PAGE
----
stated. If it had, it would champion
that plan . . . The committee has
not found in any other system even
an assurance that it would yield
more advantage or involve less dis-
advantage than our present system.1
The committee can only recom-
mend, therefore, that our present
system be retained."
Included among the changes pro-
posed was that involving the addi-
tion of more grades, a system used
(Continued on Page 8)
State Dulletins
F Bri Asswctad Press)
F Friday, May 29, 1931
PONTIAC - Gerald F. Grandon,
former teller, was sentenced to
from 25 to 40 years and Adam Mor-
gan and Lewis Kish to from 20 to
40 years in Michigan State prison
by Circuit Judge -Frank L. Doty
upon their pleas of guilty to rob-
bing a bank of $13,000 a week and'
a half ago.
LANSING --The supreme court
ruled today that Justice E. J. Mill-
ington, of Cadillac, had no author-
ity to hold Frank Harrand, a
young farmer, in jail because the
judge did not believe Harrand's

BTI O0 10IN BUSINESS SHOWN
Monthly Report by Department
of Commerce Indicates
Improvements.
WASHINGTON, May 31.--(IP)-
The commerce department report-
ed today that business conditions
generally showed continued and in
some instances, marked improve-
ment during April.
Greater than seasonal improve-l
ment was shown by manufactures
of f o o d products, automobiles,
leather and shoe products, cement
and tobacco, but iron and steel and
non-ferrous metal products manu-
factures were smaller than in
March.
"April was the third consecutive
month," the department said, "in
which the volume of business in
the United States, after allowing
for normal seasonal trends, showed
further expansion from the low
levels established in January, while
the seasonal decline occurring in
early May has been slightly larger
than usual."

BEREA, Ky., June 1.-()- The prove further paving in the city
present economic situation was until at least July 1, wk hen the city's
blamed on an educational system accounts will be balanced, by refus-
that teaches men and women facts ing to rescind a ruliig passed last
but not how to use them by Dr.I year when the city's finances were,
Robert Maynard Hutchins, presi- strained.
dent 'of the University of ChicagoTotal Price $21,000.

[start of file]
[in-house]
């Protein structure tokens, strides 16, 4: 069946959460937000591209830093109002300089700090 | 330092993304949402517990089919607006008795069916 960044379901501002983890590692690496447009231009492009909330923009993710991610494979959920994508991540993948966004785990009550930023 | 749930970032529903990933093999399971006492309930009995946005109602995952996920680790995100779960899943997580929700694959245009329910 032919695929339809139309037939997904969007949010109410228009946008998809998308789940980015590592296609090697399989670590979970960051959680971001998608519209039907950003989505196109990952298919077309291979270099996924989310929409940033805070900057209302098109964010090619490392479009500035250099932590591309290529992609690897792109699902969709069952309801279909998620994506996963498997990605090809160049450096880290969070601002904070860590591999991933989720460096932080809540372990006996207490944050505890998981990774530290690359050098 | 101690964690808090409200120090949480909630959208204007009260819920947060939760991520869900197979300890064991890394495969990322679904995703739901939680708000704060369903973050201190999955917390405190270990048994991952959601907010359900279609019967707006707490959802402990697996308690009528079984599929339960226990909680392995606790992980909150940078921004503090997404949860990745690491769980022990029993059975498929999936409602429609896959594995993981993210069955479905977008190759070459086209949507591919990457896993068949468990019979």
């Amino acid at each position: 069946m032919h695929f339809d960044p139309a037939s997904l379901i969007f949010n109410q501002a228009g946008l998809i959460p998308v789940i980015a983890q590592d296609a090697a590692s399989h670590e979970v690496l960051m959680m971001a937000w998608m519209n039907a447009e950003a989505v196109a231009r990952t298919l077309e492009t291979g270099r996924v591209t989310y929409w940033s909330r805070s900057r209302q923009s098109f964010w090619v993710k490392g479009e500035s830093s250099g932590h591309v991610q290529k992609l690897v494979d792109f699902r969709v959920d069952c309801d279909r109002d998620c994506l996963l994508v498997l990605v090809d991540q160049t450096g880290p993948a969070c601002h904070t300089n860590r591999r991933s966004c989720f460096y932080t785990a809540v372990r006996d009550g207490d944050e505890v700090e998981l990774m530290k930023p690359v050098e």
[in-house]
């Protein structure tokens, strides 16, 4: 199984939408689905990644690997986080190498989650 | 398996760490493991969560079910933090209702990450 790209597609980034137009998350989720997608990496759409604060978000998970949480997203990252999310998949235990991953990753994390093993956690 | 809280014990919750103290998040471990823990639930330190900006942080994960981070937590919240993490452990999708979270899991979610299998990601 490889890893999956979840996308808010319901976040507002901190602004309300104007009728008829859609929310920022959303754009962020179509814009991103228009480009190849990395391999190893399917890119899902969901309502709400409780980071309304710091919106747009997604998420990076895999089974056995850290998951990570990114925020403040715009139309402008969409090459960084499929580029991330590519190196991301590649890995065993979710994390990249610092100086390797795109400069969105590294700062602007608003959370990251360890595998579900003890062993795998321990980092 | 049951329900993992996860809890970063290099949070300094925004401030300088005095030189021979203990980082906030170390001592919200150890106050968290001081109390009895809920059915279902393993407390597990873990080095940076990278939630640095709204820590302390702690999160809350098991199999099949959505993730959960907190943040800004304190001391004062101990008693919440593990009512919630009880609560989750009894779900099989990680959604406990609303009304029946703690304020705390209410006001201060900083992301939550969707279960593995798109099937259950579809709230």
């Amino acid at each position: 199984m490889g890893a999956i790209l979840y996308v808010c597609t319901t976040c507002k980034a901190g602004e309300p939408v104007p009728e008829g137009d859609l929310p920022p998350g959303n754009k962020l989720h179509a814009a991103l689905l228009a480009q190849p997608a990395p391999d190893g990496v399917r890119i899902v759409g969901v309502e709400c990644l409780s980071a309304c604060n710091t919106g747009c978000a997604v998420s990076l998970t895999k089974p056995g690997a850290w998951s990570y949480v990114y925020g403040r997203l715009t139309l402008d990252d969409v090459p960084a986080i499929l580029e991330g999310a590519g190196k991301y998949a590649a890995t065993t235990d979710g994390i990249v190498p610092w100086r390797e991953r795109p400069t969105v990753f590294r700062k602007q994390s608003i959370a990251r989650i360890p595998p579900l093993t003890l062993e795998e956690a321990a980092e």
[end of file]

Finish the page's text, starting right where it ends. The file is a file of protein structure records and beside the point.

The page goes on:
who s teUesiofhi o' The new market site consists of
day. spoe at Berca college here to- the Luick and Feldkamp properties
Prior to receiving from his father, in the 400 block of Fourth street
Dr. William J. Hutchins, president and will be purchased at a total'
of Berea, an honorary degree of price of $21,000. $10,000 will be paid
doctor of laws,, the Chicago univer- immediatelyand..th r rtxitder in
sity president delivered the com- yearly installments of $500, includ-
mencement address closing the ing principal and interest.
seventy-fifth anniversary of the A bill to prevent outsiders from
mountain college. He termed It selling on the market produce they
one of the few educational institu- had not raised themselves was giv-
tions that would be missed if it en its second reading.
should disappear. Attorney Laird, in presenting his
The elder Hutchins, 69, in adding opinion on payments to city offi-
to the honorary degrees of his son, cers, pointed out that the law, sup-.
was the first college president- j ported by judicial action, prohibits
father so to honor his own son, a stockholders of corporations doing
college president. business with the citycfibm holding
Sir. Wilfred Thomason Grenfell, office. He indicated that the council
medical missionary of Labrador, re- could do as it chose in obcying this
ceived a similar honorary degree. law.
______________Will Ignore Statue.
It became apparent immediately
BOOTH FELLOWS IPfthat they preferred to ignore it in
its more technical applications
when they accepted the bid for
custody of city funds of the Farm-
ersand Mechanics bank, in which
Alderman William A. Paton and
C. C. Freeman are stockholders.
Architectural Student Awarded A special open hearing on the
i ht Annual prize proposed municipal court will be
held tonight in the council cham-
in Competition. ber, Alderman Walter C. Feldkamp
announced. Wednesday night a
Judges in the George G. Booth public hearing on street closings
Traveling Fellowship c o m p e t i o n will be followed by a meeting of the
have awarded the eighth annual ordinance committee to consider
prize to Lorne E. Marshall, '31A, of dust-laying on unpaved streets.
Strathmore, Quebec. Marshall has The regular council session was
a distinguishing record as an ar- adjourned to next Monday night.1
chitectural student and is a mem-
ber of Tau Sigma Delta, national fl
honorary architectural society.
The jury awarding the fellow-
ship consisted of B. V. Gamber,
president of the Detroit chapter of
the American Institute of Archi-T
tects; Amedeo Leone, of Smith
Hinchman and Grylls, Architects
and engineers of Detroit; Herbert Proposal Prompted by Desire
G. Wenzell, of George D. Mason to Avoid Drastic Action
and Company; Raymond Carey,